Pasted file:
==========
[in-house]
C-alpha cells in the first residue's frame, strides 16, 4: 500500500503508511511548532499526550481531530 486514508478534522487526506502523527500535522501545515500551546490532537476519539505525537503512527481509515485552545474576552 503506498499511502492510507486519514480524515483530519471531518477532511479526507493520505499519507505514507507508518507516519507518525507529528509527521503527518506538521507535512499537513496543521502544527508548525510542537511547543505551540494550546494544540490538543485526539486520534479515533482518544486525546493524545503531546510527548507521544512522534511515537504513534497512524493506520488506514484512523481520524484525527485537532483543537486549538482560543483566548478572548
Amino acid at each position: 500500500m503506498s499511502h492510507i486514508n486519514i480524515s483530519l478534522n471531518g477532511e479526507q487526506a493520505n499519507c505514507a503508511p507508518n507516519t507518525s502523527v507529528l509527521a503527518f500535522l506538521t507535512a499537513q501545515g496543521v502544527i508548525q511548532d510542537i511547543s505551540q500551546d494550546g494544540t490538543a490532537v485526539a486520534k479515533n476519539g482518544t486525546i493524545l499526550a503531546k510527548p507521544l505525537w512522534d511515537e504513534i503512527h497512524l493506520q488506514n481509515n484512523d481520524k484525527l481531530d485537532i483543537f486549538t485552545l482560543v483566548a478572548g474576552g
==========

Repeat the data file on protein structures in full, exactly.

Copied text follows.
[in-house]
C-alpha cells in the first residue's frame, strides 16, 4: 500500500503508511511548532499526550481531530 486514508478534522487526506502523527500535522501545515500551546490532537476519539505525537503512527481509515485552545474576552 503506498499511502492510507486519514480524515483530519471531518477532511479526507493520505499519507505514507507508518507516519507518525507529528509527521503527518506538521507535512499537513496543521502544527508548525510542537511547543505551540494550546494544540490538543485526539486520534479515533482518544486525546493524545503531546510527548507521544512522534511515537504513534497512524493506520488506514484512523481520524484525527485537532483543537486549538482560543483566548478572548
Amino acid at each position: 500500500m503506498s499511502h492510507i486514508n486519514i480524515s483530519l478534522n471531518g477532511e479526507q487526506a493520505n499519507c505514507a503508511p507508518n507516519t507518525s502523527v507529528l509527521a503527518f500535522l506538521t507535512a499537513q501545515g496543521v502544527i508548525q511548532d510542537i511547543s505551540q500551546d494550546g494544540t490538543a490532537v485526539a486520534k479515533n476519539g482518544t486525546i493524545l499526550a503531546k510527548p507521544l505525537w512522534d511515537e504513534i503512527h497512524l493506520q488506514n481509515n484512523d481520524k484525527l481531530d485537532i483543537f486549538t485552545l482560543v483566548a478572548g474576552g